OT speaks to Dr Melissa Barnett about her working day and what inspires her
03 December 2016
What is a typical working day like for you?I am based at the University of California, Davis, Sacramento, and my typical day involves working in the clinic, where I see a variety of patients that include a combination of specialty contact lens, regular cornea contact lens, anterior segment disease, comprehensive and urgent examinations. I also teach residents and students during this time. After clinic, I often give a continuing education lecture or work on publications in the evening.
Which aspect of your current role inspires you the most?
I absolutely love being able to improve the quality of life for my patients. Scleral lenses have led to amazing life-changing experiences for my patients who are disabled without the lenses. In addition, the treatment of ocular surface disease can dramatically improve my patients’ quality of life, especially those with autoimmune conditions such as Sjögren’s disease.
Where do you see the direction of optometry heading in the next five years?
Telemedicine and advances in technology will enable the further advancement of remote eye care. This will be especially important for our ageing population and increased need for medical eye care. In addition, I see the need for increased collaboration between optometry and ophthalmology in order to advance our professions.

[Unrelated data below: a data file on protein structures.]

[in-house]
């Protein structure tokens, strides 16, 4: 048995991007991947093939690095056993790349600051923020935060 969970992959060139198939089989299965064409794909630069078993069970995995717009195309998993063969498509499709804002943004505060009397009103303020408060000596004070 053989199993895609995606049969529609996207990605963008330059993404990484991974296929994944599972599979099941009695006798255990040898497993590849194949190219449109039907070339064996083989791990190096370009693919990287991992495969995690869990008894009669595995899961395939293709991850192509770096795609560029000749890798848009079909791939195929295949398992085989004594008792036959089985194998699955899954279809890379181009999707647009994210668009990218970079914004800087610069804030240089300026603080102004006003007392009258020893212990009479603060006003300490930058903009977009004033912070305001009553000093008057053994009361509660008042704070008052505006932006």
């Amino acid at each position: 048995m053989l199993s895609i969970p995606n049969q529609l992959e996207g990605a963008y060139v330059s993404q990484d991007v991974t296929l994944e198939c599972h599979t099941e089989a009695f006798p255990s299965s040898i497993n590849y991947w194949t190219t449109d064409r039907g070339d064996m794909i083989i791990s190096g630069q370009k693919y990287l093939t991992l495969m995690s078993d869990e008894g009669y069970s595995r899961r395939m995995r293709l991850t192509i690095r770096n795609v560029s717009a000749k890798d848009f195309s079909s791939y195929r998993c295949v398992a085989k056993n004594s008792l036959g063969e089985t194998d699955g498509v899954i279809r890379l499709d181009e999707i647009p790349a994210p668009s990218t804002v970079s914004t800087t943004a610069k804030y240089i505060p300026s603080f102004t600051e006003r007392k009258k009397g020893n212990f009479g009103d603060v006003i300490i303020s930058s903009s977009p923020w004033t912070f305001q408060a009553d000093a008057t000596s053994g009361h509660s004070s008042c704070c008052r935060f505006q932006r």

What do you regard as being the most influential development to impact upon the clinical role of practitioners in recent years?
The re-emergence and growth of scleral lenses have had an impact for many patient and practitioners alike. Scleral lenses not only enable us to transform our patient’s lives, but they have re-energised practitioners – even those who have practised for many years. One of my favourite things to do is to teach practitioners in a workshop or hands-on format how to fit scleral lenses. The learning curve is rapid, which is extremely rewarding.
Who and what has been most influential in steering your career path?
After optometry school I worked in private practice ophthalmology for four years. This was an amazing learning experience and guided my clinical thought process when practising. One of my mentors, Mark Andre, always believed in me and encouraged me to start lecturing and writing. My colleagues at UC Davis, optometrists and ophthalmologists have stimulated me for the last 10 years while I have worked there. I am immensely grateful to work in this amazing environment.
If you had the power to change any aspect of the current remit of optometrists what would it be?
I would like optometrists to embrace the diagnosis and treatment of ocular surface disease. Since meibomian glands play a role in maintaining ocular surface health, it is important to keep the eyelids healthy. As optometrists, we can learn from dentists: “You don’t have to clean your meibomian glands – just the ones you want to keep.